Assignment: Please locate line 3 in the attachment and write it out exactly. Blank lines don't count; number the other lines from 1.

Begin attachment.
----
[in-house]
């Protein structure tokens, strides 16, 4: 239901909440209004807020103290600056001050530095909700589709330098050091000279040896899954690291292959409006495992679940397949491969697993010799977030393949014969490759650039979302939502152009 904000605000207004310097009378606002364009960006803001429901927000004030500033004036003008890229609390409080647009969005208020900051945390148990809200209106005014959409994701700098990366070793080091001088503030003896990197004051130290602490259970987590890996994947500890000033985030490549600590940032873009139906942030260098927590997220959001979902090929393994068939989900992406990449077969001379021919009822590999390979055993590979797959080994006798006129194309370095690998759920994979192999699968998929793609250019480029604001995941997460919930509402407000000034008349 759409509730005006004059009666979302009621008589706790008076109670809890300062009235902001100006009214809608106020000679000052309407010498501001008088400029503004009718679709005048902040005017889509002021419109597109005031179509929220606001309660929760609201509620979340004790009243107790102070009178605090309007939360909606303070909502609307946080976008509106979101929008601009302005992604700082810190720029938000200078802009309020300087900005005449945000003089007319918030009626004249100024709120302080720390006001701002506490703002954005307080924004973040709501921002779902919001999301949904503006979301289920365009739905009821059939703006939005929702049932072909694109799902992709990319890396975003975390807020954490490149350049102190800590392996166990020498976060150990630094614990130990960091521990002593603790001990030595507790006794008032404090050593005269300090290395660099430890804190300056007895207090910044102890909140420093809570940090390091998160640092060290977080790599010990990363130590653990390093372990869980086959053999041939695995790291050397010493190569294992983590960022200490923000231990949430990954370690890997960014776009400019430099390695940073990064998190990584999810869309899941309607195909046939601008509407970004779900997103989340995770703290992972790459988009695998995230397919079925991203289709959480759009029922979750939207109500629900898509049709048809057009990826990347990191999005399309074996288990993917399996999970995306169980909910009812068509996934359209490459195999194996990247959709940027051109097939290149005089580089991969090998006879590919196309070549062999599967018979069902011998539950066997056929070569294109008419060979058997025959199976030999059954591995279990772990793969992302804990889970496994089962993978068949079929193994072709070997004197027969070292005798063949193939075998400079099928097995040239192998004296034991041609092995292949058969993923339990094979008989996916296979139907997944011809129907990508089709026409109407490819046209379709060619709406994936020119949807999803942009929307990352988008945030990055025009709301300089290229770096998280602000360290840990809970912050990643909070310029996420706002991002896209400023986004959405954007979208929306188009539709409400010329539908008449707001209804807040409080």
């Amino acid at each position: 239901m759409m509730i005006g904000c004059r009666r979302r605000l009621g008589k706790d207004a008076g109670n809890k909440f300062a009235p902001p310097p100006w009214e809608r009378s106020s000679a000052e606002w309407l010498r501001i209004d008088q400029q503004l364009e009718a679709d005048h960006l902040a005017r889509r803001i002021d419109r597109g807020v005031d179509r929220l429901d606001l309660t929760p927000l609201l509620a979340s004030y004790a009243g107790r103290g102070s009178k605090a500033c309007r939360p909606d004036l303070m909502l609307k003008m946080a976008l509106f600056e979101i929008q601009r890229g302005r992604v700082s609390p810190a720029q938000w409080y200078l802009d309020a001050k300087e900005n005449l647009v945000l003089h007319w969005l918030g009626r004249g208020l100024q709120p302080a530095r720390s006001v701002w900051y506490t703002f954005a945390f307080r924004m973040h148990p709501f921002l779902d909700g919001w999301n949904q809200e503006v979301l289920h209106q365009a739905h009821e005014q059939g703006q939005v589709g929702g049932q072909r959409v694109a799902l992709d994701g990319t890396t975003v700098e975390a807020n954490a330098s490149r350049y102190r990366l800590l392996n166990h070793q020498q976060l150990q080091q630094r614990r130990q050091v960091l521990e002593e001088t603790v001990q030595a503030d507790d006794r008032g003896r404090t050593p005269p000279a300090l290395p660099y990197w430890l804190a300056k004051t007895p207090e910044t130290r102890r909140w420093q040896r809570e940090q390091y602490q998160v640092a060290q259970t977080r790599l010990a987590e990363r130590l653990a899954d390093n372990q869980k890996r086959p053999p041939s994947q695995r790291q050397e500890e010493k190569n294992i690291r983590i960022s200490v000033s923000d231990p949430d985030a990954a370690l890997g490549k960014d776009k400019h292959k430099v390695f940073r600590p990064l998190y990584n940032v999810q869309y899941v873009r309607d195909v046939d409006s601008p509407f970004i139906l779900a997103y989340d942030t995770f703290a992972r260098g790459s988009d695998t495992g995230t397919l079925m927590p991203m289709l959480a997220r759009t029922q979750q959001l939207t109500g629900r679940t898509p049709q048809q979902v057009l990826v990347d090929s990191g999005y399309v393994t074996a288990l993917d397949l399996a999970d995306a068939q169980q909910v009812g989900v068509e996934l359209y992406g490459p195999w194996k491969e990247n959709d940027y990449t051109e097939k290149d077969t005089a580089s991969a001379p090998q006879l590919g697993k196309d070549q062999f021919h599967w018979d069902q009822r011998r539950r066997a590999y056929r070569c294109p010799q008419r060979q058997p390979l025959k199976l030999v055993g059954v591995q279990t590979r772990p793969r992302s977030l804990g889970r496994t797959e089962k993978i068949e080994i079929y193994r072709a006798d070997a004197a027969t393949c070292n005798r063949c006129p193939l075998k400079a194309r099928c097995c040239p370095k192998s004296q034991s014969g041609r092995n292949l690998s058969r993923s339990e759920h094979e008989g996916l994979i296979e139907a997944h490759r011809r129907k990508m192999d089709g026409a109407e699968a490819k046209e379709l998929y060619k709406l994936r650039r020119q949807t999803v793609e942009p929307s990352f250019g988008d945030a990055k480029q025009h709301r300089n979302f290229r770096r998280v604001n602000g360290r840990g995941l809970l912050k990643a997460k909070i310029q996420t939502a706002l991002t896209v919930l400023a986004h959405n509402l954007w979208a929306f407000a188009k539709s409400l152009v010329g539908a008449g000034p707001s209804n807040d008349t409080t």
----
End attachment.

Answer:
């Amino acid at each position: 239901m759409m509730i005006g904000c004059r009666r979302r605000l009621g008589k706790d207004a008076g109670n809890k909440f300062a009235p902001p310097p100006w009214e809608r009378s106020s000679a000052e606002w309407l010498r501001i209004d008088q400029q503004l364009e009718a679709d005048h960006l902040a005017r889509r803001i002021d419109r597109g807020v005031d179509r929220l429901d606001l309660t929760p927000l609201l509620a979340s004030y004790a009243g107790r103290g102070s009178k605090a500033c309007r939360p909606d004036l303070m909502l609307k003008m946080a976008l509106f600056e979101i929008q601009r890229g302005r992604v700082s609390p810190a720029q938000w409080y200078l802009d309020a001050k300087e900005n005449l647009v945000l003089h007319w969005l918030g009626r004249g208020l100024q709120p302080a530095r720390s006001v701002w900051y506490t703002f954005a945390f307080r924004m973040h148990p709501f921002l779902d909700g919001w999301n949904q809200e503006v979301l289920h209106q365009a739905h009821e005014q059939g703006q939005v589709g929702g049932q072909r959409v694109a799902l992709d994701g990319t890396t975003v700098e975390a807020n954490a330098s490149r350049y102190r990366l800590l392996n166990h070793q020498q976060l150990q080091q630094r614990r130990q050091v960091l521990e002593e001088t603790v001990q030595a503030d507790d006794r008032g003896r404090t050593p005269p000279a300090l290395p660099y990197w430890l804190a300056k004051t007895p207090e910044t130290r102890r909140w420093q040896r809570e940090q390091y602490q998160v640092a060290q259970t977080r790599l010990a987590e990363r130590l653990a899954d390093n372990q869980k890996r086959p053999p041939s994947q695995r790291q050397e500890e010493k190569n294992i690291r983590i960022s200490v000033s923000d231990p949430d985030a990954a370690l890997g490549k960014d776009k400019h292959k430099v390695f940073r600590p990064l998190y990584n940032v999810q869309y899941v873009r309607d195909v046939d409006s601008p509407f970004i139906l779900a997103y989340d942030t995770f703290a992972r260098g790459s988009d695998t495992g995230t397919l079925m927590p991203m289709l959480a997220r759009t029922q979750q959001l939207t109500g629900r679940t898509p049709q048809q979902v057009l990826v990347d090929s990191g999005y399309v393994t074996a288990l993917d397949l399996a999970d995306a068939q169980q909910v009812g989900v068509e996934l359209y992406g490459p195999w194996k491969e990247n959709d940027y990449t051109e097939k290149d077969t005089a580089s991969a001379p090998q006879l590919g697993k196309d070549q062999f021919h599967w018979d069902q009822r011998r539950r066997a590999y056929r070569c294109p010799q008419r060979q058997p390979l025959k199976l030999v055993g059954v591995q279990t590979r772990p793969r992302s977030l804990g889970r496994t797959e089962k993978i068949e080994i079929y193994r072709a006798d070997a004197a027969t393949c070292n005798r063949c006129p193939l075998k400079a194309r099928c097995c040239p370095k192998s004296q034991s014969g041609r092995n292949l690998s058969r993923s339990e759920h094979e008989g996916l994979i296979e139907a997944h490759r011809r129907k990508m192999d089709g026409a109407e699968a490819k046209e379709l998929y060619k709406l994936r650039r020119q949807t999803v793609e942009p929307s990352f250019g988008d945030a990055k480029q025009h709301r300089n979302f290229r770096r998280v604001n602000g360290r840990g995941l809970l912050k990643a997460k909070i310029q996420t939502a706002l991002t896209v919930l400023a986004h959405n509402l954007w979208a929306f407000a188009k539709s409400l152009v010329g539908a008449g000034p707001s209804n807040d008349t409080t």